NCAA Tournament: Saint Peter’s Cinderella Run Feels Inevitable With National Peacock Day Destiny

The NCAA Tournament is down to just a handful of teams after a wild first night of Sweet 16 games. Gonzaga went home early and busted everybody’s brackets with a loss to Arkansas, and Duke’s storybook season keeps on chugging along as Coach K continues to ride out his career in tremendous fashion.

Saint Peter’s and Purdue face-off on Friday, followed by Providence-Kansas, North Carolina-UCLA, and Iowa State-Miami as the nightcap.

The Peacocks of Saint Peter’s have been the talk of the nation after a monumental upset over Kentucky in the Round of 64, followed by a victory over Murray State to clinch a Sweet 16 trip. They aren’t going away easily, either, and destiny is on their side as they try to make a run at the Elite Eight.

Why is destiny on their side? Well, Friday, March 25, just so happens to be National Peacock Day.

Saint Peter’s has destiny on its side thanks to National Peacock Day

Seriously, you can’t make this stuff up.

On the same night that the Peacocks try to defeat the Boilermakers and move one step closer to the Final Four, the day itself is labeled as National Peacock Day.

The Cinderella story from the small school in New Jersey has become the talk of the country by all sports fans. It doesn’t matter that the Peacocks busted brackets left and right after the almighty Kentucky Wildcats fell in the first round.

Peacocks head coach Shaheen Holloway has become a national treasure and has even been rumored to be the next head coach at Seton Hall, his alma mater.

March Madness is indeed that — madness — and the Peacocks’ sensational run is a prime example of the name. So, why not have them play on National Peacock Day?

The Saint Peter’s Athletics Twitter account is on board with the strange coincidence.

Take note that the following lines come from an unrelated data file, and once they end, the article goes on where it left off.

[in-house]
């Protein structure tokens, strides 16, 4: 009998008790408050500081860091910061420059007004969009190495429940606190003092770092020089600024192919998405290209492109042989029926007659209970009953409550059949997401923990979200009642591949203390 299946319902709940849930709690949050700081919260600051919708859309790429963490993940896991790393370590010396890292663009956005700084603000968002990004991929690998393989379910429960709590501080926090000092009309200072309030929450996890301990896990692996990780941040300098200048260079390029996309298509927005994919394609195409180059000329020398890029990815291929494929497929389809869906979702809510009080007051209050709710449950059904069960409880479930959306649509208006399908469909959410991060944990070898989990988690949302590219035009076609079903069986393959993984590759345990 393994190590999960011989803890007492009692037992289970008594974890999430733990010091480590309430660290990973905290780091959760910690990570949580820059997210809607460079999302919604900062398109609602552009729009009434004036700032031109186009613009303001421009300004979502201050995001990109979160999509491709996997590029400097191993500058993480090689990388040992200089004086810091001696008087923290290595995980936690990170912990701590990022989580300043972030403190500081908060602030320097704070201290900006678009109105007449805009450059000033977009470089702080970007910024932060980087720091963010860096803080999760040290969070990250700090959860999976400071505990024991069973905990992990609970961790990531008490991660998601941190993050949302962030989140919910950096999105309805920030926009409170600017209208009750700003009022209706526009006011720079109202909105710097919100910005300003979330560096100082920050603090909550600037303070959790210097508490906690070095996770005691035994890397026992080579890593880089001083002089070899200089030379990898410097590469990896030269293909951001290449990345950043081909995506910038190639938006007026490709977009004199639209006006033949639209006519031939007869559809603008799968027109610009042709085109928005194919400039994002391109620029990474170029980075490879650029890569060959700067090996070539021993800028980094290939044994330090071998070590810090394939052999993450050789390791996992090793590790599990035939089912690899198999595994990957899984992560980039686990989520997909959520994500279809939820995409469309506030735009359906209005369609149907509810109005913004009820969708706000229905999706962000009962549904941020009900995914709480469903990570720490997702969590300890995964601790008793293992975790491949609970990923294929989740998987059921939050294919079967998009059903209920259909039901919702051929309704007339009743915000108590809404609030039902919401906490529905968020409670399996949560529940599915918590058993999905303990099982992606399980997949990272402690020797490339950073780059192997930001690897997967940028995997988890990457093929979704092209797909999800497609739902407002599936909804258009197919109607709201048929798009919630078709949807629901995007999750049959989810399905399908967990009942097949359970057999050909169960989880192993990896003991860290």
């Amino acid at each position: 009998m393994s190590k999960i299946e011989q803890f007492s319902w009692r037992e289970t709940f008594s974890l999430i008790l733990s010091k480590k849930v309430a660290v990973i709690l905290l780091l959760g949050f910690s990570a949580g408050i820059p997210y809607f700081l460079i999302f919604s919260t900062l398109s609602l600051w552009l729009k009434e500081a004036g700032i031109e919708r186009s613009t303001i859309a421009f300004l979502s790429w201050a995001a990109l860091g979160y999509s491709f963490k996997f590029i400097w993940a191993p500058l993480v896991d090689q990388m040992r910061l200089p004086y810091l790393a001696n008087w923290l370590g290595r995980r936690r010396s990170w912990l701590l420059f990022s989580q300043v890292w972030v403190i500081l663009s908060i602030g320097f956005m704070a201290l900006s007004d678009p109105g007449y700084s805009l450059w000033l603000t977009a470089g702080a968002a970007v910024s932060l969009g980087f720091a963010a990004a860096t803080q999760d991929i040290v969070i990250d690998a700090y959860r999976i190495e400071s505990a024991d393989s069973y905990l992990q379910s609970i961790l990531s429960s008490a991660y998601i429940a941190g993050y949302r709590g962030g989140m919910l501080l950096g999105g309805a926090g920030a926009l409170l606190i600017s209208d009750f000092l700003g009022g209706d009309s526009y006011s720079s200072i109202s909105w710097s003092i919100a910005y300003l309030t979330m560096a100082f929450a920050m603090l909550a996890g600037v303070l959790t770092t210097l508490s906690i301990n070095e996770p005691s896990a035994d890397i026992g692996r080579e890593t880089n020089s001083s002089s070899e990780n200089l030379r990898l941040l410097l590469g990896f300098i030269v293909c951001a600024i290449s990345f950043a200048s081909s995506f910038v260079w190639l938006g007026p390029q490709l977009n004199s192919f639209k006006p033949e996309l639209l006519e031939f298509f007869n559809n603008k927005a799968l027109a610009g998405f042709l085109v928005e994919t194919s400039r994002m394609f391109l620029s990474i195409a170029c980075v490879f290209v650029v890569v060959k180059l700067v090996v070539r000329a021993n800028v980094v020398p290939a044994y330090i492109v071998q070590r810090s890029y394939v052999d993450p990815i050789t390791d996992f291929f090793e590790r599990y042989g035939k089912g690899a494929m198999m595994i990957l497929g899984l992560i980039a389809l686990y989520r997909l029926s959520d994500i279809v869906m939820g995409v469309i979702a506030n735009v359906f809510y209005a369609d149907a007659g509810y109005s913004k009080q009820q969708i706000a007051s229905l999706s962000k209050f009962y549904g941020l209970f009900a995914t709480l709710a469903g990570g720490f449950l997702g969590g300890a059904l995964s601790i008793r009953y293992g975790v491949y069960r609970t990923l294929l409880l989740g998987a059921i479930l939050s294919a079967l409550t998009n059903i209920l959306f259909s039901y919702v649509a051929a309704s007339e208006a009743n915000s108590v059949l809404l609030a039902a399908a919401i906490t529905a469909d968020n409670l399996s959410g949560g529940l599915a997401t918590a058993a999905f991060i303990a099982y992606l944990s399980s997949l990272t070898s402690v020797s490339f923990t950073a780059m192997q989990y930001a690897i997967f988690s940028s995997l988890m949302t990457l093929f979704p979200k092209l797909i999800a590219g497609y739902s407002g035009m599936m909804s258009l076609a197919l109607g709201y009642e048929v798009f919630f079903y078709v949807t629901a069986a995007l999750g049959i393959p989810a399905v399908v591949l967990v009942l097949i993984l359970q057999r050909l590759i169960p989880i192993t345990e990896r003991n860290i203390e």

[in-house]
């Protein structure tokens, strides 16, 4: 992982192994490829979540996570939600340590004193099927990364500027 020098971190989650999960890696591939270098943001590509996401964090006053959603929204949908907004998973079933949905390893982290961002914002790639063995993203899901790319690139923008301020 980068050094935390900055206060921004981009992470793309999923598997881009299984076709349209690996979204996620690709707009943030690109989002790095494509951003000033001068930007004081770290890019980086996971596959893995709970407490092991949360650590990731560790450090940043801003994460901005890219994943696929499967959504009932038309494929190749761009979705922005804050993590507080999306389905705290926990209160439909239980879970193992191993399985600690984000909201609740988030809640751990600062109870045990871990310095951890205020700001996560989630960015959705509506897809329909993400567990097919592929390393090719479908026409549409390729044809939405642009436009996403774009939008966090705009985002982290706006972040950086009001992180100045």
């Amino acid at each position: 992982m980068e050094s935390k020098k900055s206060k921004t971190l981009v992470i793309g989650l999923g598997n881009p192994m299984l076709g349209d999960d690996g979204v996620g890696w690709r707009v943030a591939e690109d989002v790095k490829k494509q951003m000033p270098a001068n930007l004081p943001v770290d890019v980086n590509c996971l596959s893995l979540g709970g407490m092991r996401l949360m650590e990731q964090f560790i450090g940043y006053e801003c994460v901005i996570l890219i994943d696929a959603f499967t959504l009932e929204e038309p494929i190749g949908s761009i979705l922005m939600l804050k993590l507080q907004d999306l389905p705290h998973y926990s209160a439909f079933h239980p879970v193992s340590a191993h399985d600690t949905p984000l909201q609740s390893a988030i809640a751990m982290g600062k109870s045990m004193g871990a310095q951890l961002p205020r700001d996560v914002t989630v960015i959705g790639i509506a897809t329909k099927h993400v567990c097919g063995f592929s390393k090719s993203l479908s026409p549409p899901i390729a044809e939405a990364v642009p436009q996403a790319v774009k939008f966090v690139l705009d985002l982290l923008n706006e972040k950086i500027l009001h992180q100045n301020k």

The Peacocks won’t have an easy matchup with Purdue on tap, but they haven’t had an easy path to get to this point. It might help that destiny is on their side.

Saint Peter’s has a tough task against Purdue, but an Elite Eight trip is right there

Saint Peter's is trying to continue their NCAA Tournament run.
The Saint Peter’s Peacocks team celebrates on the court after the NCAA Division I Men’s Basketball Championship Round 2 game between the Murray State Racers and Saint Peters Peacocks | Zach Bolinger/Icon Sportswire via Getty Images

Purdue is a heavy favorite going into the game, and for a good reason. But, this isn’t out of the ordinary for Saint Peter’s.

Nobody thought they would get past Kentucky, and not many believed that the Peacocks would upset Murray State, especially with the Racers’ massive win streak heading into that game.

So here we are once again. The Peacocks are underdogs, and that’s just how they like it.

The Boilermakers are led by star guard Jaden Ivey, who has dazzled with 40 points across the tournament’s first two games and 20 or more in three of his last four games.

Ivey secured Purdue’s Sweet 16 trip with a dagger three-pointer against Texas with just over a minute left.

On top of that, Saint Peter’s will also need to find an answer for talented center Zach Edey, who has a double-double in three of the last four games and is averaging 14.7 points and 7.6 rebounds on the year. Then there is also Trevion Williams (11.6 PPG) and Sasha Stefanovic (10.4 PPG).

Who cares. Destiny is on Saint Peter’s side.

Can the Peacocks write their name into NCAA history?

The 15-seed trend has happened more often than not lately. Florida Gulf Coast and “Dunk City” was the biggest one almost a decade ago.

Then, in 2021, Oral Roberts made a magical run to the Sweet 16 before falling short of an Elite Eight trip thanks to the Razorbacks — yes, Arkansas, the same team who ended Gonzaga’s title hopes this time.

So, can Saint Peter’s buck the trend and end up as the first 15-seed to reach the Elite Eight?

They have been the Cinderella of all Cinderella’s until this point. Almost nobody had heard of the tiny school from Jersey City until a few weeks ago.

Yet, here we are. The Peacocks are one victory away from an Elite Eight trip, and, well, destiny usually is too much to overlook.

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